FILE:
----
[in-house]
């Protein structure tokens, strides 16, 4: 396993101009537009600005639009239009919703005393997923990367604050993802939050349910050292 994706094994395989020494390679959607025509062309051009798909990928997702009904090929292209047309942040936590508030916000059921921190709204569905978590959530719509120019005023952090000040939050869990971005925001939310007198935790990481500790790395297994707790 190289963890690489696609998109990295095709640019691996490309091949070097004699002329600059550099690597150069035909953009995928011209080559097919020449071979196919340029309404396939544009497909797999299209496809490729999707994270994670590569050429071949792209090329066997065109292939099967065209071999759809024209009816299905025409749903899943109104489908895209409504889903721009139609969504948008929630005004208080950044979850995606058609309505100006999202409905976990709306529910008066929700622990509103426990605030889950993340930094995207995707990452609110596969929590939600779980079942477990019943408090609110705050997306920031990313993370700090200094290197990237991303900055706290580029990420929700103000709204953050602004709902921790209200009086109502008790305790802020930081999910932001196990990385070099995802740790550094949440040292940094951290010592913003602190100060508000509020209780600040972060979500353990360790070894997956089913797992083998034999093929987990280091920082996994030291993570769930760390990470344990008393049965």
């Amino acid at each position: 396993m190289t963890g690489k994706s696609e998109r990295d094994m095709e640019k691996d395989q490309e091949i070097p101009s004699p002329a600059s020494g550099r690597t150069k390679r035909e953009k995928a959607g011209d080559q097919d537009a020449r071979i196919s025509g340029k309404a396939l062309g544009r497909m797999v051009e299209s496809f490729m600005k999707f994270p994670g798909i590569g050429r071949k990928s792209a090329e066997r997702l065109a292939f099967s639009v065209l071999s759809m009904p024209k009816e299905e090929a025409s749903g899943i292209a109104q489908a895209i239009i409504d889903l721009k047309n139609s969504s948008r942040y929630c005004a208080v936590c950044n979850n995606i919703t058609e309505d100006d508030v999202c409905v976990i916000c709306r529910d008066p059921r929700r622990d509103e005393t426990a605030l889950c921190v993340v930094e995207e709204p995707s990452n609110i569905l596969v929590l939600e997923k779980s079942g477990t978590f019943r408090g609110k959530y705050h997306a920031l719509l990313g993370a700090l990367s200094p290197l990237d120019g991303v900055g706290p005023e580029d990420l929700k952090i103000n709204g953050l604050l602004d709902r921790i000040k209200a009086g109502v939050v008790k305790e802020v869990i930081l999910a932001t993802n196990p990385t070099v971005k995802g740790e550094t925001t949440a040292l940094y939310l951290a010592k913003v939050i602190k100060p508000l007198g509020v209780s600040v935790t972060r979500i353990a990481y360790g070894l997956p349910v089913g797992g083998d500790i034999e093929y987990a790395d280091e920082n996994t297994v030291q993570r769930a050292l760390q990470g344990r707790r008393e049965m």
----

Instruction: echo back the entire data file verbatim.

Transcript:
[in-house]
């Protein structure tokens, strides 16, 4: 396993101009537009600005639009239009919703005393997923990367604050993802939050349910050292 994706094994395989020494390679959607025509062309051009798909990928997702009904090929292209047309942040936590508030916000059921921190709204569905978590959530719509120019005023952090000040939050869990971005925001939310007198935790990481500790790395297994707790 190289963890690489696609998109990295095709640019691996490309091949070097004699002329600059550099690597150069035909953009995928011209080559097919020449071979196919340029309404396939544009497909797999299209496809490729999707994270994670590569050429071949792209090329066997065109292939099967065209071999759809024209009816299905025409749903899943109104489908895209409504889903721009139609969504948008929630005004208080950044979850995606058609309505100006999202409905976990709306529910008066929700622990509103426990605030889950993340930094995207995707990452609110596969929590939600779980079942477990019943408090609110705050997306920031990313993370700090200094290197990237991303900055706290580029990420929700103000709204953050602004709902921790209200009086109502008790305790802020930081999910932001196990990385070099995802740790550094949440040292940094951290010592913003602190100060508000509020209780600040972060979500353990360790070894997956089913797992083998034999093929987990280091920082996994030291993570769930760390990470344990008393049965």
């Amino acid at each position: 396993m190289t963890g690489k994706s696609e998109r990295d094994m095709e640019k691996d395989q490309e091949i070097p101009s004699p002329a600059s020494g550099r690597t150069k390679r035909e953009k995928a959607g011209d080559q097919d537009a020449r071979i196919s025509g340029k309404a396939l062309g544009r497909m797999v051009e299209s496809f490729m600005k999707f994270p994670g798909i590569g050429r071949k990928s792209a090329e066997r997702l065109a292939f099967s639009v065209l071999s759809m009904p024209k009816e299905e090929a025409s749903g899943i292209a109104q489908a895209i239009i409504d889903l721009k047309n139609s969504s948008r942040y929630c005004a208080v936590c950044n979850n995606i919703t058609e309505d100006d508030v999202c409905v976990i916000c709306r529910d008066p059921r929700r622990d509103e005393t426990a605030l889950c921190v993340v930094e995207e709204p995707s990452n609110i569905l596969v929590l939600e997923k779980s079942g477990t978590f019943r408090g609110k959530y705050h997306a920031l719509l990313g993370a700090l990367s200094p290197l990237d120019g991303v900055g706290p005023e580029d990420l929700k952090i103000n709204g953050l604050l602004d709902r921790i000040k209200a009086g109502v939050v008790k305790e802020v869990i930081l999910a932001t993802n196990p990385t070099v971005k995802g740790e550094t925001t949440a040292l940094y939310l951290a010592k913003v939050i602190k100060p508000l007198g509020v209780s600040v935790t972060r979500i353990a990481y360790g070894l997956p349910v089913g797992g083998d500790i034999e093929y987990a790395d280091e920082n996994t297994v030291q993570r769930a050292l760390q990470g344990r707790r008393e049965m």